If a non-commissioned service member on a naval vessel commits a service offence under the CSD, they may be arrested without a warrant by any officer or other service member of higher rank. If an investigation is required, the unit or Military Police will evaluate the circumstances first. Once the charges have been laid, the service member is assigned an assisting officer who provides information about all the unique procedures and rights of the military justice system.
One such right is that every service member who is liable to be charged, investigated and tried under the CSD is entitled to the services of a lawyer at no cost from the Directorate of Defence Counsel Services (DDCS). These lawyers are military officers who are also licensed legal professionals. In order to maintain the level of independence required to represent their clients’ best interests, the DDCS lawyers operate independently of the traditional chain of command of the military.
The counterpart to the DDCS is the Canadian Military Prosecution Service, which is composed of military prosecutors along with civilian paralegal and support staff. In British Columbia, the regional military prosecutors’ offices are located at the Canadian Forces Base Esquimalt.
The hearing of a charge under the CSD can be held in one of two forms: summary trial or court martial.
The summary trial is used for the hearing of minor service offences. Instead of a judge, the trial is presided over by a member of the chain of command that holds the rank of captain or above and is not legally trained. The accused won’t usually have a representation by a lawyer but they can get guidance from the DDCS. Summary trials are a speedy and portable system of justice that allow for the efficient maintenance of military discipline. If the service member is on a vessel that is deployed abroad, the summary trial will be conducted aboard the ship.
The court martial is a formal military court presided over by a military judge. Hearings at this level involve formal procedures that are similar to civilian criminal courts. The military prosecutor will conduct the prosecution and the service member is entitled to full representation by the DDCS. The punishments available at this level greatly exceed those available at a summary trial and include imprisonment for life. Unlike Sir Clowdisley’s judgement in 1707, courts martial cannot impose capital punishment — even for mutiny.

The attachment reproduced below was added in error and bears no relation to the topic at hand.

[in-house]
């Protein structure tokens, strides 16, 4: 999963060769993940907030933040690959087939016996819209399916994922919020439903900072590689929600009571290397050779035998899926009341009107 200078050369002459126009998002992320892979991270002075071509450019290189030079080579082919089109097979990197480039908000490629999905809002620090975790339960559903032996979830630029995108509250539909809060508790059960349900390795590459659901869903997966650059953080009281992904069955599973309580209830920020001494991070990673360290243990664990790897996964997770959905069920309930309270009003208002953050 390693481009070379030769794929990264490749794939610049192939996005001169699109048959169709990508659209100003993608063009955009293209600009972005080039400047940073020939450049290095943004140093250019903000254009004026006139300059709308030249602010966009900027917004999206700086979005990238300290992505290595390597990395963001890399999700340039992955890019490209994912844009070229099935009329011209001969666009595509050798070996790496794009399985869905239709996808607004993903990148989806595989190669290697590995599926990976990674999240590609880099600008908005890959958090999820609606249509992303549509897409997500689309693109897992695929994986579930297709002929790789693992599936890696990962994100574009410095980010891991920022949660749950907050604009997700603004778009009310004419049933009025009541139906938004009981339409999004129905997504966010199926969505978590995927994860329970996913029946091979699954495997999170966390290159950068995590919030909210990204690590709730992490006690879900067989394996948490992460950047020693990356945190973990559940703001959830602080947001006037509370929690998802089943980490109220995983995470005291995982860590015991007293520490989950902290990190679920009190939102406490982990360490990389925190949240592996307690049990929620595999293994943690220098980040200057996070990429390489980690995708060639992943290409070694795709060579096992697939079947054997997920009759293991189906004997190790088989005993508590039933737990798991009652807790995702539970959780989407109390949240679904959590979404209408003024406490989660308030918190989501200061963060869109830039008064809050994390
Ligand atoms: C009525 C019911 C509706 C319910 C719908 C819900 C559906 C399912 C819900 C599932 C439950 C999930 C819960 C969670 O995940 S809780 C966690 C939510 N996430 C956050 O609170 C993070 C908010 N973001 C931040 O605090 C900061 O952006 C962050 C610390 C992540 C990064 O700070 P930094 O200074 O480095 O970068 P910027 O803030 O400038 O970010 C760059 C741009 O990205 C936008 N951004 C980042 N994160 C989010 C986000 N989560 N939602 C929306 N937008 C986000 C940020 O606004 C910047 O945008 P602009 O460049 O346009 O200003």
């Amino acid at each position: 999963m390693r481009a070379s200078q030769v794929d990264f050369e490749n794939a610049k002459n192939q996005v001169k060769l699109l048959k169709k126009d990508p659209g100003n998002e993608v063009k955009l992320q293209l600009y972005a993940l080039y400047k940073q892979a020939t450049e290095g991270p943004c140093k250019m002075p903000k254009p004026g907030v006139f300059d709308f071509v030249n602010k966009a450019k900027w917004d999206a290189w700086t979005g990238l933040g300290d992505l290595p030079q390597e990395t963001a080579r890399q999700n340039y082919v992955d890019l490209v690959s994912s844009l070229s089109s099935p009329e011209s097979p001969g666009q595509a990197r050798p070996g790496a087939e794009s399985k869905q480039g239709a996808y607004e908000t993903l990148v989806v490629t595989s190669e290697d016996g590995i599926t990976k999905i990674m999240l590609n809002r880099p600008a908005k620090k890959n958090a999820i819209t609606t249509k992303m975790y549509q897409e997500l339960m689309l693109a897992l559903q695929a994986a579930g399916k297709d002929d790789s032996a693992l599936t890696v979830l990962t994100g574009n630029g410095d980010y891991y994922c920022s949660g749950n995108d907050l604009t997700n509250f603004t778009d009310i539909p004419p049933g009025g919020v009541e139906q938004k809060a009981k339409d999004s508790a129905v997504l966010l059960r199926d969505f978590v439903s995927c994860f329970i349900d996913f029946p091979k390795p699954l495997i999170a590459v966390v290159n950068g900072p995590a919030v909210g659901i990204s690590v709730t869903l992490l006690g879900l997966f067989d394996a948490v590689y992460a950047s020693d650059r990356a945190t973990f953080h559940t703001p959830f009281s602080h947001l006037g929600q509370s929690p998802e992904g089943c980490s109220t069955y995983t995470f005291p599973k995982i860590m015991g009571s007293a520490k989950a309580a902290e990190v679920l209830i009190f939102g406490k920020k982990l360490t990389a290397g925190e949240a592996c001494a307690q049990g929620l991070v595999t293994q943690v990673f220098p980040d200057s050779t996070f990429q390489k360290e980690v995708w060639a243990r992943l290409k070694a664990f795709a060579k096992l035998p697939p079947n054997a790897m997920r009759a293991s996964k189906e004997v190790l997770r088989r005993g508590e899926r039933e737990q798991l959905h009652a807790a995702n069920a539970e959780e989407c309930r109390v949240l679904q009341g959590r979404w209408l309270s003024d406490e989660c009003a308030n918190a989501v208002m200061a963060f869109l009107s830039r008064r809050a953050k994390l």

Those charged under the CSD face tough odds. Between 2016 – 2017, findings of guilt were made at approximately 87 per cent of summary trials and 83 per cent of courts martial. Decisions made at a court martial may be appealed to the Court Martial Appeal Court, which is composed of civilian judges. There is also a final avenue of appeal to the Supreme Court of Canada.
The most common sentences at both levels by a large margin are fines, confinement to the ship and reprimands. The level of punishment imposed is informed by the nature of the offence. The severity will increase when the service member engages in behaviour that, if left unchecked, places the operational effectiveness, discipline and ship’s morale at risk. A Master Seaman watching a video on his laptop while on watch over the brow of the ship was sentenced to a fine of $200.00. In contrast, an Ordinary Seaman found guilty of trafficking cocaine was sentenced to imprisonment for a period of five months.
The National Defence Act and CSD continue to operate alongside the civilian courts, providing a framework that is both fair and effective. The CSD promotes order and morale, ensuring that the Armed Forces can achieve their goals. The Canadian military justice system evolves with the broader Canadian jurisprudence as the Constitution and Charter continue to develop. Importantly, it also lets Seamen warn their commanding officers that the Isles of Scilly are coming up ahead.
Jakub Vodsedalek is a Maritime Lawyer with Bernard LLP and can be reached at email@example.com.